Come hear from Governor Maura Healey as she addresses Chamber members as the 73rd Governor of the Commonwealth.
9:45am - 11:00am
The Westin Copley
Hear from a panel of professionals on how apprenticeship programs are creating a more robust and diverse talent pipeline.
3:00pm - 5:00pm
Another Age Productions
Join us for our highly anticipated Annual Meeting, Greater Boston's top business convening of the year.
4:30pm - 8:00pm
Boston Convention and Exhibition Center
Expand your DEI professional development with a virtual workshop focused specifically on LGBTQIA+ identities and inclusion.
Join our Transformational DEI Certificate! Our comprehensive learning & development offerings are designed to connect and grow strong leaders who lead both inside and out of the office.
Our Women’s Leadership Program enables you to take your leadership to the next level by arming you with the most in-demand leadership toolkit.
Our Boston’s Future Leaders (BFL) program provides emerging leaders with a socially conscious and civically engaged leadership toolkit, as well as the opportunity to apply their knowledge through experiential assignments.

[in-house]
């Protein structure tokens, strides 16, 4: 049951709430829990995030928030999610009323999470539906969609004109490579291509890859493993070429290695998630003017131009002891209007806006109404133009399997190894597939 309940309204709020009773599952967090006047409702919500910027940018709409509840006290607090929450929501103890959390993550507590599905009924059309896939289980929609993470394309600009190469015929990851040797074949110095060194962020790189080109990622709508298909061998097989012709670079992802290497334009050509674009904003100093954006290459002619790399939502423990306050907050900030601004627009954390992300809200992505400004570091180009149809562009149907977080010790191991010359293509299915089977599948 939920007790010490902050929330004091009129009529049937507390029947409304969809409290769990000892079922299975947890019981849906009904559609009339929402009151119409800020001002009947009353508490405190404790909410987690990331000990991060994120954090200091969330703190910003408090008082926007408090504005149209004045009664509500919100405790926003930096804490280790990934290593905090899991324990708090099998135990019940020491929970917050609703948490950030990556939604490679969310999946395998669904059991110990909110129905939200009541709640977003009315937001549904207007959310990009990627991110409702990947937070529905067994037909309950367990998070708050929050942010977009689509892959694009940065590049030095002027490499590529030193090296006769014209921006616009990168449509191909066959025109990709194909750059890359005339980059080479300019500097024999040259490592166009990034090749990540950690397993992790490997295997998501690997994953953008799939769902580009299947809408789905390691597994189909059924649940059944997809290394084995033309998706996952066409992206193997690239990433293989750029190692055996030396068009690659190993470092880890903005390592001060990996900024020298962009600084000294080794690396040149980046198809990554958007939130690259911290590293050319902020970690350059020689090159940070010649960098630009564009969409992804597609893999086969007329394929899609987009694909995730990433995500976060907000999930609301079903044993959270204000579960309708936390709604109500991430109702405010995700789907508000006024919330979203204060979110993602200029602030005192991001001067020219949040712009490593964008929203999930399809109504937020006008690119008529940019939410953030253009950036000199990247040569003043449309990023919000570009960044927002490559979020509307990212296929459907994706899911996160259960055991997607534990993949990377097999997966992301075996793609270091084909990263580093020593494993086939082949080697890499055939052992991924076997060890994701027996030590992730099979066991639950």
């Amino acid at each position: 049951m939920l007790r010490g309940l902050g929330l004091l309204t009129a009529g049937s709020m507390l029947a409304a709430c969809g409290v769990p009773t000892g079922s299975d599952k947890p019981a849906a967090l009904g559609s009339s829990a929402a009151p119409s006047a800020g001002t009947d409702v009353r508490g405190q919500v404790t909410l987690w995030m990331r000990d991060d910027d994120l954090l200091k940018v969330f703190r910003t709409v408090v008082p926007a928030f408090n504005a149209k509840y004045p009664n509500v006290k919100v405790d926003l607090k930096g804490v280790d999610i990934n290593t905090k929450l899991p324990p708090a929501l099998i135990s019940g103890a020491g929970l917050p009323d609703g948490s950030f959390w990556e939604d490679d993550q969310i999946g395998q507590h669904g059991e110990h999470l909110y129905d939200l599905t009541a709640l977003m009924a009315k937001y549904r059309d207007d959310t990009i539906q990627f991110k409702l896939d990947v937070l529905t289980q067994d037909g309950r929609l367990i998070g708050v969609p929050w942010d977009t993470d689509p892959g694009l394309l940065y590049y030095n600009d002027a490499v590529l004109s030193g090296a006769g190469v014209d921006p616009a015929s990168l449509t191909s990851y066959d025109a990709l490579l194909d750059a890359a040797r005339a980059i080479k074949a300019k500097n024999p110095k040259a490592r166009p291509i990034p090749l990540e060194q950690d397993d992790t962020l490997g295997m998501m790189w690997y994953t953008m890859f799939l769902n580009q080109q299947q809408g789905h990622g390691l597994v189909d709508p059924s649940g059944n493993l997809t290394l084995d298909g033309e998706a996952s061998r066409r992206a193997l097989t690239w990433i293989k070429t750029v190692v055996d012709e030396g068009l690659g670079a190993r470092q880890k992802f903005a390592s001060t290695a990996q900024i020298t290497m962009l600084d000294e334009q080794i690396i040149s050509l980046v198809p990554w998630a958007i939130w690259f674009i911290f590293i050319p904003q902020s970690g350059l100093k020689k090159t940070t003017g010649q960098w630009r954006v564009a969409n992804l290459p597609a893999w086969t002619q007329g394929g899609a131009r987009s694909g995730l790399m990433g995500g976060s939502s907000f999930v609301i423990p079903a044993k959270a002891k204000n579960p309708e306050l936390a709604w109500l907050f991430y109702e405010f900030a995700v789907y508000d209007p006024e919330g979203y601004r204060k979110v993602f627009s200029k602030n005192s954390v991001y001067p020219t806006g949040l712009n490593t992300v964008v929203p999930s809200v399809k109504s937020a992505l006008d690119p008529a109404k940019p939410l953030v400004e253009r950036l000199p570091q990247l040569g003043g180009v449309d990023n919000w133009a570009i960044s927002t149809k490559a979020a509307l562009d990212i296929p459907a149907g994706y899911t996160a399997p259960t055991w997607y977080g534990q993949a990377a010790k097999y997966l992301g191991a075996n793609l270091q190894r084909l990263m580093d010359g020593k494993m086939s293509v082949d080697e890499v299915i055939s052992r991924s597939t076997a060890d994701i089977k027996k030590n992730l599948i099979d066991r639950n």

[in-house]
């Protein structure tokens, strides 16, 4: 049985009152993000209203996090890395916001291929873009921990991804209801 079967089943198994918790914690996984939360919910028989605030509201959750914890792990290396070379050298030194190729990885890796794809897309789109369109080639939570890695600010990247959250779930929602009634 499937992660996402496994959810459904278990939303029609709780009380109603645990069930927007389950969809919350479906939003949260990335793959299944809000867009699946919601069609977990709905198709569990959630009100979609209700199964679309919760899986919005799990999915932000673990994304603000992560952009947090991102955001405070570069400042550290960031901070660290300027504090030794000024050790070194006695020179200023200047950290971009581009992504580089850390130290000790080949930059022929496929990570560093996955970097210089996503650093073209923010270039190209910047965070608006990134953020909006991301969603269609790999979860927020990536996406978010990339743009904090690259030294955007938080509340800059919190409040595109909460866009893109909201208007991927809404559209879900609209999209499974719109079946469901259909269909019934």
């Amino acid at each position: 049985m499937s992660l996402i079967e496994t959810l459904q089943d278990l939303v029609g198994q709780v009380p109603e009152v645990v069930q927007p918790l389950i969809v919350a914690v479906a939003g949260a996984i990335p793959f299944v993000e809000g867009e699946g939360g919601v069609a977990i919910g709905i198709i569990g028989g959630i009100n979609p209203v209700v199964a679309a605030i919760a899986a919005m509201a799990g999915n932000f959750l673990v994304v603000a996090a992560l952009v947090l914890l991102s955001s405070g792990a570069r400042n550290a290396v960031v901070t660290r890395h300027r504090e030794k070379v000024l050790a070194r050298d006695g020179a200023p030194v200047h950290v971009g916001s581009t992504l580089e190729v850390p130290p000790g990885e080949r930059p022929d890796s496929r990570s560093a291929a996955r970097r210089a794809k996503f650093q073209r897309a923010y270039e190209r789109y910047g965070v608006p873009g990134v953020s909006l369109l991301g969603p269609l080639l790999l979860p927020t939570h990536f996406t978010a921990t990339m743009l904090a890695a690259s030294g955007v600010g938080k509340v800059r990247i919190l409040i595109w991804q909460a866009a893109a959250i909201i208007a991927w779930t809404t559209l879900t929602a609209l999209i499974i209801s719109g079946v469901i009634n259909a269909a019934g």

City Awake empowers young professionals in a variety of ways that encourages these rising leaders to stay invested in the region’s future success.
We are developing an ecosystem of corporations and partners with the influence and buying power to transform economic inclusion for minority business enterprises (MBEs).
The Fierce Urgency of Now Festival brings Boston’s diverse young professionals together with business leaders, organizations and their peers to build connection, advance careers and ignite positive change.